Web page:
NEAR GLACIER ISLAND, GROWLER BAY, Alaska (AP) -- The small watercraft looks like what you might get if a sea kayak and tiny catamaran collided.
It's called a WindRider -- a snappy little trimaran.
Within 15 minutes after settling into the cockpit of this boat -- with just five minutes of instruction -- I had the craft darting between icebergs shed by the Columbia Glacier and gliding across white-tipped water like a skitterbug.
Unlike the sailing I had done previously -- which always had some aspect of rub-the-tummy, pat-the-head for me -- this was straight forward. There was no confusing tiller that had to be pulled left to go right.
If I wanted the WindRider to go right, I pushed the rudder foot pedal on the right; for left, I pushed the rudder pedal on the left. My hands were free to control the one-line for the single sail.
I didn't worry about getting walloped by the boom because I was nestled in a cockpit with room for the boom to swing overhead.
Too much wind pushing me around? I simply leaned forward and furled it around the mast. The sail area shrank and the boat slowed down.
But the greatest feature was sensing that there was simply no way that I was going to dump this boat.
''We still have yet to be able to turn one over,'' said Anchorage's Matt Smith, a factory representative for Confluence Watersports Co., which manufacturers a number of human- and wind-powered boats, including the WindRider.
Smith circumnavigated Glacier Island in Prince William Sound on a five-day trip aboard a 16-foot WindRider last summer. ''The biggest hazard would probably be falling off'' when climbing across the trampolines stretched between the outriggers and the hull, he said.
A North Carolina company introduced WindRiders in 1995. Since then, they have become popular in Florida. In Alaska, Jim and Nancy Lethcoe, who spent a lifetime living aboard a 40-foot-sailboat in Prince William Sound, purchased a half-dozen of the boats a few years back for the sea kayaking business they operated in this bay.
They soon discovered it was safer, easier and more fun to stick clients in WindRiders than to take them out in traditional kayaks. The Lethcoes sold their business last year to Anadyr Adventures Inc. in Valdez, which is now using the boats for afternoon or guided overnight trips out of Valdez.
The boats have popped up in other places, too. Today there are at least a dozen WindRiders around the state -- in Juneau, Soldotna, Anchorage and Palmer.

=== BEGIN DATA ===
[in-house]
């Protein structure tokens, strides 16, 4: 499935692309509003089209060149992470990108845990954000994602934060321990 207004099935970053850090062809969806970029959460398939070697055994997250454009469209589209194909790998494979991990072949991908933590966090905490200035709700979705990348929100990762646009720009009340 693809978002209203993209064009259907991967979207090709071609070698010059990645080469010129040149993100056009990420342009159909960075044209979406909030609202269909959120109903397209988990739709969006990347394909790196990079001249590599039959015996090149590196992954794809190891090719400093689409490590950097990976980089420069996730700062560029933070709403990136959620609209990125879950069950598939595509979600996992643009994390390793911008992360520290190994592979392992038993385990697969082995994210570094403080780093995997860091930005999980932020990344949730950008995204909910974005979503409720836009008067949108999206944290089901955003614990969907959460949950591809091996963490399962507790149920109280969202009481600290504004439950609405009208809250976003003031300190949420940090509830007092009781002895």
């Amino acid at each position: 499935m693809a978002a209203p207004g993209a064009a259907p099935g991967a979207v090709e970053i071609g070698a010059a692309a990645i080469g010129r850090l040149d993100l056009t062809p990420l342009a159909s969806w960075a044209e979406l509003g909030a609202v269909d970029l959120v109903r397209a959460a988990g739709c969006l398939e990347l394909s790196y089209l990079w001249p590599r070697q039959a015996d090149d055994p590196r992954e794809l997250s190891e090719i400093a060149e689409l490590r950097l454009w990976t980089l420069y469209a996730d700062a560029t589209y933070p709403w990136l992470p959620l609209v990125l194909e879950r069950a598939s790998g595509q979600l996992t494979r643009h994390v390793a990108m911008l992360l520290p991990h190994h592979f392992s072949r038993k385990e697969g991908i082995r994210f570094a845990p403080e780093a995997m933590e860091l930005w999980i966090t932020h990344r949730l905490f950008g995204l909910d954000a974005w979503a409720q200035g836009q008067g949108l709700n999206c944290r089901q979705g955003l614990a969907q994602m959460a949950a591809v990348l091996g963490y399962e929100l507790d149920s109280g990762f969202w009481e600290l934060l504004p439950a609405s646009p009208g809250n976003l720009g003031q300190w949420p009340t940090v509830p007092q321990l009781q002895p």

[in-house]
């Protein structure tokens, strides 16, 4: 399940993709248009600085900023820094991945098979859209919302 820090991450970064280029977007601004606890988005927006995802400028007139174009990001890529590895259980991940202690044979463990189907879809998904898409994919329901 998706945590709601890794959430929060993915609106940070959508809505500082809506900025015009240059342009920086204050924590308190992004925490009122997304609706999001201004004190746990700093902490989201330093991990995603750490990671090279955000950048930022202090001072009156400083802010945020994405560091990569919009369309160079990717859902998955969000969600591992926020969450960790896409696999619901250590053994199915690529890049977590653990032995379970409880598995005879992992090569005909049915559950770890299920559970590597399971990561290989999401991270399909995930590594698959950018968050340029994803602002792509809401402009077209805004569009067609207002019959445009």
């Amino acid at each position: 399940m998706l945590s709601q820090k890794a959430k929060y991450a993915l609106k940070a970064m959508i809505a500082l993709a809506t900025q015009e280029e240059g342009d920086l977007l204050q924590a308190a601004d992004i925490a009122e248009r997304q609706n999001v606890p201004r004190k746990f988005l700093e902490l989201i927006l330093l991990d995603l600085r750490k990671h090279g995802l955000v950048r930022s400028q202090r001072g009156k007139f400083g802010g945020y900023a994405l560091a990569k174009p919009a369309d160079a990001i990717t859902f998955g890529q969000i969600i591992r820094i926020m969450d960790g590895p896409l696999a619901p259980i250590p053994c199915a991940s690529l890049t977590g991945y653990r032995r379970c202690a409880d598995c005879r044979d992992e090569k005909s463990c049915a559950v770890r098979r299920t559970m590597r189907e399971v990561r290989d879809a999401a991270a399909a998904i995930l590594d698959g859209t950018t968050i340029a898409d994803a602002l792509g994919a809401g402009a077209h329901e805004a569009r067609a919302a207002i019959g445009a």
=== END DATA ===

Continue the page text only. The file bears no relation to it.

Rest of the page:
Maynard Perkins got interested last summer after talking with a friend in Juneau who owns a couple. Perkins traveled to Canada for his first shot at sailing one.
''I had never sailed, never done anything,'' he said. ''I got in a 16 and sailed around for two or three hours.''
He was hooked. Perkins is now Alaska's WindRider dealer. He sells them and keeps a couple on hand for demos. An hour-long demo costs $45, but he will credit that toward the price of a boat for anyone who decides to buy.
''I'm hoping they will catch on,'' Perkins said. ''I would like to see 100 of these boats operating, so we can start having races.''
The boat I tested was called the WindRider 16. About 16 feet long, it weighs roughly 250 pounds. The Lethcoes had a tiny, battery-powered motor attached to help get out of the bay without paddling, which looked like it might be difficult.
In the past year, the company has introduced a 10-foot model, which might be easier to paddle. The WindRider 10 also fits on the top of a car and weighs half as much. The $1,999 cost is about the price of a good sea kayak.
The company also recently started marketing a 17-foot boat that has cockpit space for two, weighs 320 pounds and sells for $4,999.
All the boats come apart and reassemble easily, but if you owned a WindRider 16 or 17, you would probably want to trailer it, Smith said.
You get in these boats by crawling across the trampolines that stretch between the outriggers and the center hull. The center hull has lots of room for storage. The sealed outriggers have hatches, but Smith said he wouldn't recommend loading them up because they are the boat's flotation and what makes them stable. All three hulls are made of a rugged polyethylene, which is pretty much bombproof.
Because you are sitting down in a kayak-style cockpit, you stay dry in the boat. For Alaskans, Smith said, this is an advantage the craft has over a Lazer or a Hobie Cat, two other small sailing craft.
''Seems like Homer, where there is always a good breeze, would be a good place'' for a WindRider, he said. ''I think there is a lot of potential in blue water.''
Perkins said he took some boats to Seward last month for the Harbor Days celebrations and piqued a lot of interest. But so far, he has only sold a couple. One of those was a WindRider 17, purchased by a man in Nome.
The downside of this craft is that there's not much to do in the boat. Once you get your direction picked and your sail set, you just sit there and breathe in the scenery.
This is nice, but because you aren't paddling, it can get quite cold. Also, I'm not sure the WindRider 16 would be that easy to paddle should the wind die, although Smith said he did some paddling with a loaded 16 during his five-day trip last summer.
Still, the WindRider 10 might be easier in the calm.
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